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Twinkie Rebuild: Day 7

Kelly and I slept in today, headed up to my parents’ house around noon. We picked up lunch on the way, which gave everyone time to socialize before my dad and I headed outside.

Once we got outside the first thing to get out of the way was adjusting the timing. My Dad had set it “about right” on Tuesday night for the engine test, but this time we got out the timing gun. Attach it to the battery, place the sensor over the spark plug wire for cylinder 1 and test. Set it right around 28 degrees offset from TDC above 3000 RPM.

Next step was the air cleaner. We fitted the tube which ran from the air cleaner to the carburetor, set the air cleaner in place and measured its height. Since the bracket the air cleaner would normally set on had been removed by a previous owner, when they converted Twinkie to dual carburetors, we had to fashion our own.

My Dad had picked up two “L” brackets and a straight length of angle iron. It took us about an hour and a half, but eventually we came up with a solution. The rear “L” bracket was folded to the proper height and bolted to the body as far back as possible on the passenger side of the engine compartment. The forward “L” bracket just happened to fit perfectly on one of the rear engine shroud’s bolts. The straight length was placed diagonally across both “L” brackets, and then we bungee-corded the air cleaner to the angle iron. The air cleaner is level, placed perfectly out of the way, and we still give ourselves room to remove the battery.

Next was adjusting the automatic choke. Driven by the engine thermostat, it alters the idle speed of the engine. While we were adjusting the speed back and forth we didn’t realize there were two pools of oil forming underneath the engine. In the process of cleaning up a few tools we saw the spots and the worrying began a new. What if the engine was a lemon? All this work for nothing! But, we set our minds back to work, resolved to fix our problem, just like had with every other “issue” we encountered during this effort.

Rather quickly the cause of the first oil pool was tracked down to the valve cover over cylinders 1 & 2. After closer inspection we realized it was the valve cover on which we didn’t replace the seal when we were overhauling the engine. It was thought, at the time, that the existing rubber seal would be just fine. No problem - we still had a spare seal - we replaced the seal and replaced the cover.

The second cause was a bit more difficult to track down, since oil seemed to be all over the bottom of the engine and around the dipstick. After cleaning off the oil already on the engine, we restarted the engine and found the oil was spraying out around the dipstick. With the dipstick out it just gushed. After a moment, my dad realized that the problem was actually a capped off crankcase breather vent which we had capped off due to an incompatibility with the Type 2/Bus air cleaner. (Remember, the engine came from a Bug!) We added an item onto our “future” checklist to obtain the necessary adapters in order to connect the air cleaner and crankcase breather and left the cap off for now.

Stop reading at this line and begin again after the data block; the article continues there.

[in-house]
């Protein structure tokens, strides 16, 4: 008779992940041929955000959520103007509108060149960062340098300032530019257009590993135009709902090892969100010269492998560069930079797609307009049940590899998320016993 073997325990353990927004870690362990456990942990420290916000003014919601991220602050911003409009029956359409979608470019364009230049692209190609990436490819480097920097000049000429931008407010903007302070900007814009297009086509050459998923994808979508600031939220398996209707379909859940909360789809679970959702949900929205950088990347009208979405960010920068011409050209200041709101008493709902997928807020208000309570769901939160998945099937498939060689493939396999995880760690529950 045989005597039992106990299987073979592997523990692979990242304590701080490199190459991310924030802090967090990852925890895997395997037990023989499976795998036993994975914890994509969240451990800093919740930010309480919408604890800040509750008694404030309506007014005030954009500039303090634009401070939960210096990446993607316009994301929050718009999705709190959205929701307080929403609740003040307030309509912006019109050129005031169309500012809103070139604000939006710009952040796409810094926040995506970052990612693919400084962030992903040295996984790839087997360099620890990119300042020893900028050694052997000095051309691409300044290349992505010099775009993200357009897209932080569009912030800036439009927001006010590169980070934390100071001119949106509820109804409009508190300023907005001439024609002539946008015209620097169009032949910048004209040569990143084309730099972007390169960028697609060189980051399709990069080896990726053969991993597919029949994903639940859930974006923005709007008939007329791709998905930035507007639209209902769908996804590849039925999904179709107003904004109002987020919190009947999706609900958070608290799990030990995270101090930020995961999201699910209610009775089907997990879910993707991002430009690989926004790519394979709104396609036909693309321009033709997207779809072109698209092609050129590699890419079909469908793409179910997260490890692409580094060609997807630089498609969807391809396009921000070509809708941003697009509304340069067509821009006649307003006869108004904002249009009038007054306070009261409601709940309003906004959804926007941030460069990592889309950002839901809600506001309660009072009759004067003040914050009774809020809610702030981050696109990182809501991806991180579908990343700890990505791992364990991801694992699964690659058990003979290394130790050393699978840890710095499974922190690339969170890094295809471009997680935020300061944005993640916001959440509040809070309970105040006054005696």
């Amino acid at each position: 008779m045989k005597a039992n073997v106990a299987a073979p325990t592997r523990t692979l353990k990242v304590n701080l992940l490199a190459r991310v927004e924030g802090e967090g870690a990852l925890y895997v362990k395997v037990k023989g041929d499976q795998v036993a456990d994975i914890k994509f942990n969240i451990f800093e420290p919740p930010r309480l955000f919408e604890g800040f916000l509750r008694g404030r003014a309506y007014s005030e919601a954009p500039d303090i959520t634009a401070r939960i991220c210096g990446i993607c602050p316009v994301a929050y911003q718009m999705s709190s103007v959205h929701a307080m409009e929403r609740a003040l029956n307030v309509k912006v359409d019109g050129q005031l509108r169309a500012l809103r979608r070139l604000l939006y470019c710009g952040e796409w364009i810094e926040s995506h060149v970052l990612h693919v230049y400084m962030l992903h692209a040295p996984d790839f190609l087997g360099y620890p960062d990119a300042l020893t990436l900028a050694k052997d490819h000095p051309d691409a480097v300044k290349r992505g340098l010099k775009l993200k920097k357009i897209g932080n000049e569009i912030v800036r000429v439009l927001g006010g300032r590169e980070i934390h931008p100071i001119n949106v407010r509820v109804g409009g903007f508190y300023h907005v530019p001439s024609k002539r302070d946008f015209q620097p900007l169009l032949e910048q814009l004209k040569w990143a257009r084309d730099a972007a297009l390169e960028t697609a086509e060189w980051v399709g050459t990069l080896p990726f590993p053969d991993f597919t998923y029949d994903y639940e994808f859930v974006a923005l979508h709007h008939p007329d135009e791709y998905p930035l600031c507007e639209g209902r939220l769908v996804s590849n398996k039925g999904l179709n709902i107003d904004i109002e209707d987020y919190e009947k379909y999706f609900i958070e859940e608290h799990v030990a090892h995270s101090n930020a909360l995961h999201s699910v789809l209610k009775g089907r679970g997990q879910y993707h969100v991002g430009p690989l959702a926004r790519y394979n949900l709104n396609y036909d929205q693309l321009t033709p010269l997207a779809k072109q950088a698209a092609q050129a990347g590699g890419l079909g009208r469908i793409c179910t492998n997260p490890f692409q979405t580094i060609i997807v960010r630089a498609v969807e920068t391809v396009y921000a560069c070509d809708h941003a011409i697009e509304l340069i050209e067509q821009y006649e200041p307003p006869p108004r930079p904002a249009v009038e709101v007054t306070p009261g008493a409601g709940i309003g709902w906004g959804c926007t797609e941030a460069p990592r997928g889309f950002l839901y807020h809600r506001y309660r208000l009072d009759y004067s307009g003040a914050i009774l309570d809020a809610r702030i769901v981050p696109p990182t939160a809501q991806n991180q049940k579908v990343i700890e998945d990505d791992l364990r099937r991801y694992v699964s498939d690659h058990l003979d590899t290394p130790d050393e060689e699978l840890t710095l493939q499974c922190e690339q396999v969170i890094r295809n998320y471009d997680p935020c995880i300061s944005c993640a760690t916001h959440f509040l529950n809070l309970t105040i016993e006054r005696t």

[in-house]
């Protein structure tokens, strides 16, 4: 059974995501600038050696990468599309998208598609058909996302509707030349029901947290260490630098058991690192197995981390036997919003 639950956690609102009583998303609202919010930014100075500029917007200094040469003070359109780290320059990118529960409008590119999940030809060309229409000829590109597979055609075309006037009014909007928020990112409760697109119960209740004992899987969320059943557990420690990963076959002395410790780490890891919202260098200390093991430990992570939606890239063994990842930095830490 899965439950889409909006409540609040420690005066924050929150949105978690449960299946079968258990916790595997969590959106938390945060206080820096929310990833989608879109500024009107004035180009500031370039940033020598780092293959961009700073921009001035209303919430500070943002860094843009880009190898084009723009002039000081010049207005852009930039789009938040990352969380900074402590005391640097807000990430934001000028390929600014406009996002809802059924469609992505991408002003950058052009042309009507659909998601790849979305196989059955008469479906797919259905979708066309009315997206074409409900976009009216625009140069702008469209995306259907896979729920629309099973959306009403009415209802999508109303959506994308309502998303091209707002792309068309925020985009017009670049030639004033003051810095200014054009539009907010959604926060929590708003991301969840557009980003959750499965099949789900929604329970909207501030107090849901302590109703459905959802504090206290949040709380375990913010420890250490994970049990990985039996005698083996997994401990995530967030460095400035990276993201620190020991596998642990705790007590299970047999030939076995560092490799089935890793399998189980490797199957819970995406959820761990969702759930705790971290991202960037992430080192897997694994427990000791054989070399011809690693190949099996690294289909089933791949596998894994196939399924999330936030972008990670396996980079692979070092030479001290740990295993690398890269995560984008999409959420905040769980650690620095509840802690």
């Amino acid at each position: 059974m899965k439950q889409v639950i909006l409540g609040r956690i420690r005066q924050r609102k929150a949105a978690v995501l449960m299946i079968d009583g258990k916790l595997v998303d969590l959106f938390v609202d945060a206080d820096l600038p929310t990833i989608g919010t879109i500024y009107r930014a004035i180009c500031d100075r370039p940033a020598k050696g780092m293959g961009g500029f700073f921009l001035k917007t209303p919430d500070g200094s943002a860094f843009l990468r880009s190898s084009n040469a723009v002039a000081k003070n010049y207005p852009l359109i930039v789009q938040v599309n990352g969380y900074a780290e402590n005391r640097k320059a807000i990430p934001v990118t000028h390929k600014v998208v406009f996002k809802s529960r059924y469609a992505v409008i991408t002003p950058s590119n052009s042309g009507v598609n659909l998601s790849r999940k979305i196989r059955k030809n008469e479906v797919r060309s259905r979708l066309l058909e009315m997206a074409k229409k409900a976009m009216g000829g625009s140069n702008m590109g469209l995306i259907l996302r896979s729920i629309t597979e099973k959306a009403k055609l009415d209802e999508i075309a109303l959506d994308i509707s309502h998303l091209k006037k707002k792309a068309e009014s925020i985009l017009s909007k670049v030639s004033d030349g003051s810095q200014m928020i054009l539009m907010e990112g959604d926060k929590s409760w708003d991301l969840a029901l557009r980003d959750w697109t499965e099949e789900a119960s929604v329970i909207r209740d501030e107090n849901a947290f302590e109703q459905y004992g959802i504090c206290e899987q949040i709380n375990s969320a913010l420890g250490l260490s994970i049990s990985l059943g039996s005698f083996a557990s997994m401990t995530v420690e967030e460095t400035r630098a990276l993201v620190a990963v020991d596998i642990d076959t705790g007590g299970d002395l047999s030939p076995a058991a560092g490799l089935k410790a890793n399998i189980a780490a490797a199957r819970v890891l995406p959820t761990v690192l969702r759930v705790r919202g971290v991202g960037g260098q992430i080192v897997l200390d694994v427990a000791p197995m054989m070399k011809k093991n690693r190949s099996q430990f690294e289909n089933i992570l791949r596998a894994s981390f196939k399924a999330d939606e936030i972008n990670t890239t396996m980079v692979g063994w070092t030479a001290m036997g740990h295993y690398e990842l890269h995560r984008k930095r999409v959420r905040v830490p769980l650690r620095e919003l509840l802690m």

Now back in the game, we finished connecting the rear engine compartment shroud and started the engine up again. Twinkie was alive. All that remained now was to perform the pre-flight checks.

After checking the lights, we called out Kelly and Mom for the launching ceremony. My Dad brought out some champagne, we all had a toast and we christened Twinkie with a pour from the bottle. I hopped in the driver’s seat, turned Twinkie over and got ready to back Twinkie out of the driveway for the first time in 3 years.

I found reverse, let out on the clutch and back I went. After a small correction to avoid giving myself WAY too much distance from the other cars in the driveway (and driving into the yard) I made it down to the street, turned into traffic and sputtered away.

Finally, after three years and an entire summer of work on it, here I was driving Twinkie down the road.

I took Twinkie around a few blocks and then pulled it back into the driveway. Hopping out, I asked my Dad if he wanted to take Twinkie for a ride and he hopped in himself and drove away. (Once again, after a small course correction, this time to avoid the cars in the driveway!)

He got back; we all stood around and admired the accomplishment. Kelly even hopped up in the driver’s seat (although she didn’t want to drive Twinkie around at all) and admired the large, round steering wheel.

We attached the rear bumper, removed the front license plate (it was an old plate) and cleaned up. Mission accomplished!

I’ve posted some photos from the day here.

About

This page contains a single entry from the blog posted on September 18, 2004 10:11 PM in Family and Play and Twinkie.

The previous post in this blog was Twinkie Rebuild: Day 6.2.

The next post in this blog is English Usage?.

Many more can be found on the main index page or by looking through the archives.

References

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